February 21, 2010 04:49:34
Posted By Patrick
I recently read Daniel Lord Smail's On Deep History and the Brain (University of California P, 2007), in which he argues that historians have conveniently neglected deep history - that is, history that stretches back beyond the Edenic starting point of sacred history or the Mesopotamian "cradle of civilization" common to more secular histories of civilization. Smail, a Harvard historian who specializes in 18th century France, makes the sharp observation that both Eden & Mesopotamia are placed at about 4000 BC - with the secular story simply getting layered on top of the sacred one (much as the Christian story is pasted on top of various non-Christian narratives). Smail argues (a) that we should be paying attention to history of a much longer view than this, and (b) that contemporary neuro-research has given us new tools to create an analytical context that will allow us to extend historical research into the deep past - deep history, as he says.
Smail then suggests that humans developed a psychotropic economy early on in this deep history - that is, we did things to change the way we felt mentally and emotionally. This psychotropia could be teletropic, which involves some people doing things to other people - through everything from religious and social rituals to simple intimidation - that would alter how people "felt," essentially manipulating their neurochemical balance to achieve a certain response. For instance, if you could dominate someone by creating a sense of awe, fear, or insecurity, you could impose a particular kind of social order. Hence the importance of a psychotropic economy for early social organization.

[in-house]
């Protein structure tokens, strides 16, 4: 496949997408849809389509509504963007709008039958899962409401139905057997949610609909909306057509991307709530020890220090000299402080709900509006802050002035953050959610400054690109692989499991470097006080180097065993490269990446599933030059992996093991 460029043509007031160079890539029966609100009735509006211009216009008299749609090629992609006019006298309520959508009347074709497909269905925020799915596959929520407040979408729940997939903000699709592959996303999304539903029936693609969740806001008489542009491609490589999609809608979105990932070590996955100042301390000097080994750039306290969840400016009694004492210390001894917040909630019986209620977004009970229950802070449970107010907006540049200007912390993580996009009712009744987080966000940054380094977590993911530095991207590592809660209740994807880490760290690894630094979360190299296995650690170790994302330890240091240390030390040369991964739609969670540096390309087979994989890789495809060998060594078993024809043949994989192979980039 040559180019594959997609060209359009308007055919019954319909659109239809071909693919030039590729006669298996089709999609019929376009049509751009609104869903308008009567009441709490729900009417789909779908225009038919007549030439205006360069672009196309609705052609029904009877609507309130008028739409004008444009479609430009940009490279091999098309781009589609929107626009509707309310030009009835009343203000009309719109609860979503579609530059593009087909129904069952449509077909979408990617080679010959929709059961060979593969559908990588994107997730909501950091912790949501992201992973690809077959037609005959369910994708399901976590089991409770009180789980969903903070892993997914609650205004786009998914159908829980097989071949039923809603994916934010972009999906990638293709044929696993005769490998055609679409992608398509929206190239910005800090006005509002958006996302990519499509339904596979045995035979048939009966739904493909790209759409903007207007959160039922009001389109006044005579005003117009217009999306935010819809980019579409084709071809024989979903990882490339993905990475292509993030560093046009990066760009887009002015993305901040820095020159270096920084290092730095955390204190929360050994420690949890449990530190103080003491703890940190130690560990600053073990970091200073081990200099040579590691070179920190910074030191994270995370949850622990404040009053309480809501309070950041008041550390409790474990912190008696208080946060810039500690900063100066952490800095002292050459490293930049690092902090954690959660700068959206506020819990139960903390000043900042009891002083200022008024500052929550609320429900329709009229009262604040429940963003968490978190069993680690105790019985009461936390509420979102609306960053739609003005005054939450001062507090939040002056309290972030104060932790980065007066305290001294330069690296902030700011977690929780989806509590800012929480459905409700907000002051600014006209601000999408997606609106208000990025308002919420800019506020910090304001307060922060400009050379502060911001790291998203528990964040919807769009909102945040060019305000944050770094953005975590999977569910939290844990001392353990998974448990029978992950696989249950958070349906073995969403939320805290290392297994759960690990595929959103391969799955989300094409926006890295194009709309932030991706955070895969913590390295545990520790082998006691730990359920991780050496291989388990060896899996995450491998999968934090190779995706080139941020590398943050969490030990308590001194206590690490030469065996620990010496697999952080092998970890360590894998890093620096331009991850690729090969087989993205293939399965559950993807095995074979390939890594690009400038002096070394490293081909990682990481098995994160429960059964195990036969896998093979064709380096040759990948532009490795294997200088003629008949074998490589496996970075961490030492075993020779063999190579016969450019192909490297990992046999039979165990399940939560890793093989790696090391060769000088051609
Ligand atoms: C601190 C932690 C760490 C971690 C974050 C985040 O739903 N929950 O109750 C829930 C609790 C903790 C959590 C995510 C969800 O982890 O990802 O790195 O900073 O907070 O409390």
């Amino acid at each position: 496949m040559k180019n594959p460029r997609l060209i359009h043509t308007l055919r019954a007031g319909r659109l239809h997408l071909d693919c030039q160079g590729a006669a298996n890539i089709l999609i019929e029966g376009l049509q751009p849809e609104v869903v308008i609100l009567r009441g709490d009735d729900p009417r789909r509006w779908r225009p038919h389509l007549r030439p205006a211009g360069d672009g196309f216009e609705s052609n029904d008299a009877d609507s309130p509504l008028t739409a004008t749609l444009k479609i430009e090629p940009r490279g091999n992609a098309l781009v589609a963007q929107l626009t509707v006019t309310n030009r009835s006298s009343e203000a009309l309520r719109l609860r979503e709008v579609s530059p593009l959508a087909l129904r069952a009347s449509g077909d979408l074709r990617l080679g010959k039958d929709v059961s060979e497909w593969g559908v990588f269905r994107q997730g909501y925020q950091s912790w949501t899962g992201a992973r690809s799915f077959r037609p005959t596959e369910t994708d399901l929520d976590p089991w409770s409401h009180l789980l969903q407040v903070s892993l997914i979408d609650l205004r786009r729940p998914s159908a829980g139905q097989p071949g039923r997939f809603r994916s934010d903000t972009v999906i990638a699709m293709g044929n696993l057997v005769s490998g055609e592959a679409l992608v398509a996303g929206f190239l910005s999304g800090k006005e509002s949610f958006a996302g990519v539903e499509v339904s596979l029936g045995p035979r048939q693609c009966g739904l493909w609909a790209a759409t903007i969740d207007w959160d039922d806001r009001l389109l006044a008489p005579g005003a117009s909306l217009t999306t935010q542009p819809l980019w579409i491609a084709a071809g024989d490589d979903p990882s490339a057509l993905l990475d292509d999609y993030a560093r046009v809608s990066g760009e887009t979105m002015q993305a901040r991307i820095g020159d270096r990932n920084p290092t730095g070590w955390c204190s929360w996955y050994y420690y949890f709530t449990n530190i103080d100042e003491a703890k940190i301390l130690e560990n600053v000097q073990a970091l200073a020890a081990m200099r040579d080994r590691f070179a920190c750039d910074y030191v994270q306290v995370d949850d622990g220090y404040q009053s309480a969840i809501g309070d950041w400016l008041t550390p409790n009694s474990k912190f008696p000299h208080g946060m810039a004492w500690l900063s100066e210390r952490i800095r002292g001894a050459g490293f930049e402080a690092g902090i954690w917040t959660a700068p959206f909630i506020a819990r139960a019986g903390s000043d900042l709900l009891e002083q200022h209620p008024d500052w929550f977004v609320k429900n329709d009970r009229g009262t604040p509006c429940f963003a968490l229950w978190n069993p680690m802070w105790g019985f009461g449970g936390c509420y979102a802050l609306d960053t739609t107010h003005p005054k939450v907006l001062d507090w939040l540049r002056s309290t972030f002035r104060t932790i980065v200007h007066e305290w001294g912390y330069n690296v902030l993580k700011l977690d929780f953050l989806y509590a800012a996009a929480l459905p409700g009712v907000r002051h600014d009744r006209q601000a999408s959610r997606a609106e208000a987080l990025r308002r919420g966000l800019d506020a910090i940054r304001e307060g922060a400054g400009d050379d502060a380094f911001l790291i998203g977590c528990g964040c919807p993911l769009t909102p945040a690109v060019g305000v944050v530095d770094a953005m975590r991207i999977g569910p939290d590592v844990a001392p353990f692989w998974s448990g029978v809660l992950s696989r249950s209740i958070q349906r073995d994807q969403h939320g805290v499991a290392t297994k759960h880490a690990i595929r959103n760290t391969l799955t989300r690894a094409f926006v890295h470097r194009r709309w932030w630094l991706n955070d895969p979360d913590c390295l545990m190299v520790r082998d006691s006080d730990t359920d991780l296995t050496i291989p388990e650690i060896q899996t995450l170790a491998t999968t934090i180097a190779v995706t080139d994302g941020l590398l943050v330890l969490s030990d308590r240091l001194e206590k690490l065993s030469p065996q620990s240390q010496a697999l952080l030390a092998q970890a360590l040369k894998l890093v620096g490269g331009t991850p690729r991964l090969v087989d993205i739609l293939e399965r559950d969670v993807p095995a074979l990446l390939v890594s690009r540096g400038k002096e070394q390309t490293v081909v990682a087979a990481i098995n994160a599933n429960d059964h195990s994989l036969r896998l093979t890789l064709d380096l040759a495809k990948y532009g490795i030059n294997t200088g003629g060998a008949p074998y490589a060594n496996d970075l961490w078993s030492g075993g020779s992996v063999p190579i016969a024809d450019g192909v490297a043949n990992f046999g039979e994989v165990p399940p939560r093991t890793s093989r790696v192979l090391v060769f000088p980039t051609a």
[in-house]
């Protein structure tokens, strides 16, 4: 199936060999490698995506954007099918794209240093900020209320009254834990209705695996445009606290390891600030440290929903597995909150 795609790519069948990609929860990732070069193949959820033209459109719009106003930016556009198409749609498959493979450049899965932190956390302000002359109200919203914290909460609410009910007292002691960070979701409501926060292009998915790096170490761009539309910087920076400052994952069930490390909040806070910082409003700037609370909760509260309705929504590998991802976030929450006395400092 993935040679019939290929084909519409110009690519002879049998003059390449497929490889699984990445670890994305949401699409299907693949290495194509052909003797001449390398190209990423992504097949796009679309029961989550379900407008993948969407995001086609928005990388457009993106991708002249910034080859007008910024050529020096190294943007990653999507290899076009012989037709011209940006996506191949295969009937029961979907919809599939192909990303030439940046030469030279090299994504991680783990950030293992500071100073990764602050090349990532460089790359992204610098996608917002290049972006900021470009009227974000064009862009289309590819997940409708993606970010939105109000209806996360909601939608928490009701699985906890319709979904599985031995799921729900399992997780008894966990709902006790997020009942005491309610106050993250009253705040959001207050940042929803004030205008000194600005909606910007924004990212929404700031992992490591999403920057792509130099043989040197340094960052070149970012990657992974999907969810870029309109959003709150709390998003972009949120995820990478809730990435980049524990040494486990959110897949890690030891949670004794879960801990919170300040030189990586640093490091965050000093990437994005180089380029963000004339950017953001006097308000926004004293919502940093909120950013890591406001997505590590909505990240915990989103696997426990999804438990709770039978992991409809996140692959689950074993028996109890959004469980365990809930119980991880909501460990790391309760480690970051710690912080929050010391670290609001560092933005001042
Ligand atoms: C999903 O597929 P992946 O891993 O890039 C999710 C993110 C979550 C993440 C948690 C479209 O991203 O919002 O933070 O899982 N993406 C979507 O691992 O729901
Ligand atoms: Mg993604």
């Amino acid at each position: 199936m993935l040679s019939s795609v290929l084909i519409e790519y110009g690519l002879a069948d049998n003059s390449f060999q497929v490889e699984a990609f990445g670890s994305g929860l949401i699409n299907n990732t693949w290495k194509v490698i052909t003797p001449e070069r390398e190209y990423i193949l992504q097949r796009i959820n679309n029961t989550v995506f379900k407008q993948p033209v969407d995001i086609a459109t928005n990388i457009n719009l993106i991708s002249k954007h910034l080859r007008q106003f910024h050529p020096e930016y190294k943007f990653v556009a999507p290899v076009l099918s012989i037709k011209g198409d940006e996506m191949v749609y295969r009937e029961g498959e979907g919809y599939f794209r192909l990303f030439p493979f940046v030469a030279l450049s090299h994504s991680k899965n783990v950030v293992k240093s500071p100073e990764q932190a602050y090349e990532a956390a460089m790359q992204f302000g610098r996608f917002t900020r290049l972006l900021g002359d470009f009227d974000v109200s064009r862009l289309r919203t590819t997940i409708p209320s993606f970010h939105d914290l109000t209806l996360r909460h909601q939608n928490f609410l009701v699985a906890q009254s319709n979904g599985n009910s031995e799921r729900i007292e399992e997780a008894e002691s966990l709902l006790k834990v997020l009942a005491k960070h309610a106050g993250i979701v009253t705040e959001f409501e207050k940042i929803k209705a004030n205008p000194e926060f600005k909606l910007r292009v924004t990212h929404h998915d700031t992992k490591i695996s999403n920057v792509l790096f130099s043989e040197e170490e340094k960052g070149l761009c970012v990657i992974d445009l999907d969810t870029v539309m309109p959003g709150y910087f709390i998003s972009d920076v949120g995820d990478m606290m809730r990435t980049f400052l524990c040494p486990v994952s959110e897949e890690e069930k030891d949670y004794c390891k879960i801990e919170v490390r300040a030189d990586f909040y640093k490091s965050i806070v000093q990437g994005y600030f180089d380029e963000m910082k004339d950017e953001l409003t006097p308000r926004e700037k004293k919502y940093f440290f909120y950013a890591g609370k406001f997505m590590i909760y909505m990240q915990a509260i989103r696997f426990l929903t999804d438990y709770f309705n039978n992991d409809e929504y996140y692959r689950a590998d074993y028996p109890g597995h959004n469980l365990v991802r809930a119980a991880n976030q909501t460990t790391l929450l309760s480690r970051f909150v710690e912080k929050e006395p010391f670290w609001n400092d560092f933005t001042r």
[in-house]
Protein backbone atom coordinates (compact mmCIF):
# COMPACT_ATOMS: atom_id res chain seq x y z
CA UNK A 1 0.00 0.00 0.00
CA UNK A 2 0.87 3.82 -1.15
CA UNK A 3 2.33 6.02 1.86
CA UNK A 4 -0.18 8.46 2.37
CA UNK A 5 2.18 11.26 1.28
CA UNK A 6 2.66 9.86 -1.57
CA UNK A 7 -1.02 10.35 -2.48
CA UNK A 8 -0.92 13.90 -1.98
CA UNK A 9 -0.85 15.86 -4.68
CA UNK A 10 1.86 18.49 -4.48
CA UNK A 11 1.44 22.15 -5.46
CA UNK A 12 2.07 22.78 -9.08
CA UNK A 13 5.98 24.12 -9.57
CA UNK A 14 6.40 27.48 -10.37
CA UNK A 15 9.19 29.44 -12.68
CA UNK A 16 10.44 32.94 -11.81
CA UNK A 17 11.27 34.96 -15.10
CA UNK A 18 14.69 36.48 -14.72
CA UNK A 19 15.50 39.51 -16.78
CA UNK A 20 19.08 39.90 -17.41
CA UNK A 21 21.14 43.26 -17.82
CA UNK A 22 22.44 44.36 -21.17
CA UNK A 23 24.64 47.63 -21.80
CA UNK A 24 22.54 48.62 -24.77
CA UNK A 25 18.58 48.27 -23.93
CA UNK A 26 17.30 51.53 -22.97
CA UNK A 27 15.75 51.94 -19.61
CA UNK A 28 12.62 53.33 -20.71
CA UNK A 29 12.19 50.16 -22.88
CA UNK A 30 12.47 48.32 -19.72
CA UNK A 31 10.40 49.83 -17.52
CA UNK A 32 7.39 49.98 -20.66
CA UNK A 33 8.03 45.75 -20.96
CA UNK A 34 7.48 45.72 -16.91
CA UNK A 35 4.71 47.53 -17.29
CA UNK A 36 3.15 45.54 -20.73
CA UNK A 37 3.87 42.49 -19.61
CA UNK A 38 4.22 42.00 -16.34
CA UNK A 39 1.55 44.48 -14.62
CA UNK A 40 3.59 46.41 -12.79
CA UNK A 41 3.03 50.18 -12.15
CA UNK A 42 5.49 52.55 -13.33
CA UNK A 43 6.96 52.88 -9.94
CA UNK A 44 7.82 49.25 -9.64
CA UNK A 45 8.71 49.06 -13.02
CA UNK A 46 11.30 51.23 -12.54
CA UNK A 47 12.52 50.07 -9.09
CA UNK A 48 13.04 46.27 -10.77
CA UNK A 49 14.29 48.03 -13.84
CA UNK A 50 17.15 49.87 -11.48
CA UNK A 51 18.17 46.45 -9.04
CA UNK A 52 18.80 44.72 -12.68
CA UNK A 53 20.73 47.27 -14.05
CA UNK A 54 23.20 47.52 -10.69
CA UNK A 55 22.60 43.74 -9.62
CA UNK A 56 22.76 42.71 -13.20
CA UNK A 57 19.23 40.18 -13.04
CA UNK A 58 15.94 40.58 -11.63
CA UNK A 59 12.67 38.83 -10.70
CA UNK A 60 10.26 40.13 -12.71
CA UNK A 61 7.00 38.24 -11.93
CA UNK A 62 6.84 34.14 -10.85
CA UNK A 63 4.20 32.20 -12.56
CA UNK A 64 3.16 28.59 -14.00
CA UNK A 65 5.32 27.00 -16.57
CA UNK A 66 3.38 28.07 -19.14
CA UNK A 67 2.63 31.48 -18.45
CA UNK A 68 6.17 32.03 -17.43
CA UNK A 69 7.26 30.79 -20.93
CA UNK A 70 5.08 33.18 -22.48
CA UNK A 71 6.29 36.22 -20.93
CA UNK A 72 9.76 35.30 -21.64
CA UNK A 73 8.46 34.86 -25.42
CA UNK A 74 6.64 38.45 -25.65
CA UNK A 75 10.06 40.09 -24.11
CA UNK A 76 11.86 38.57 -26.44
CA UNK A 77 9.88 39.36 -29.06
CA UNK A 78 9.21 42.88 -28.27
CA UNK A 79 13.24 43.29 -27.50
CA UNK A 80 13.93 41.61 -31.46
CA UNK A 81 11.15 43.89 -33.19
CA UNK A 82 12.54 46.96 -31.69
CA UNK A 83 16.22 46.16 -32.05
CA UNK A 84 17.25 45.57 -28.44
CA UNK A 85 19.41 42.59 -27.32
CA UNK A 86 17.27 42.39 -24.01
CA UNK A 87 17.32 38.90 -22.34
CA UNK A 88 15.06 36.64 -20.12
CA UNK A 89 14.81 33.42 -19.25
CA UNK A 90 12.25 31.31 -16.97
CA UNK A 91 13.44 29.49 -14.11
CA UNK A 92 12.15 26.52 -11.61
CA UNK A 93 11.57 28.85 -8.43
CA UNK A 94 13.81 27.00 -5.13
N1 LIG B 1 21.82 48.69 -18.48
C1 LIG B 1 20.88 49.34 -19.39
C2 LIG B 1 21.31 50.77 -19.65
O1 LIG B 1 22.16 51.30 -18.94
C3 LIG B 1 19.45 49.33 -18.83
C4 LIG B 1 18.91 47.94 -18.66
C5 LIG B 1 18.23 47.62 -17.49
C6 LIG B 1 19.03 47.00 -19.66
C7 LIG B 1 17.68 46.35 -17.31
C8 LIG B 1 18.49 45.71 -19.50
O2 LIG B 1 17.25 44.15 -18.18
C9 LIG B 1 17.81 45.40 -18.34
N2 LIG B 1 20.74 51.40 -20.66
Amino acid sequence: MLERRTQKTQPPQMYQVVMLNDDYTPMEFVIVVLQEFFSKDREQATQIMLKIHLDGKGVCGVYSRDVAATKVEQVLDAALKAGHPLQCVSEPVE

However, he suggests, the teletropic economy has shifted to something increasingly autotropic, in which people consume, develop social interactions, behave, et cetera, in ways that will enable them to alter their own neurochemistry for particular emotional ends (say, for instance, the pursuit of happiness, that great enlightenment notion). In fact, he suggests, we can see much of what happens in the 18th century as being connected to this autotropic economy - especially noting the consumption of everything from coffee to tobacco to opium, all mind-altering substances that entered Europe through new trade routes. Even alcohol gets better in the 18th century, thanks to better distilliing methods. This new autotropic economy, Smail says, accompanies a shift in focus on the individual - the individual's needs, experiences, desires, and so forth.
Overall, this is an interesting and accessible book, albeit with broad hypotheses that are not easy to support by evidence. They are pretty intriguing, though. And one thing that intrigues me most is this: if we use Smail's neurologically-informed framework to understand and interpret history process, how could we see the relationship of these pscyhotropic economies to notions of inteliigence? Would societies that are dominantly teletropic or autotropic, in Smail's terms, favour difference notions of intelligence, perhaps those that are "social" or "individual," respectively?
This is the fuzziest of hypotheses, but perhaps one worth thinking about.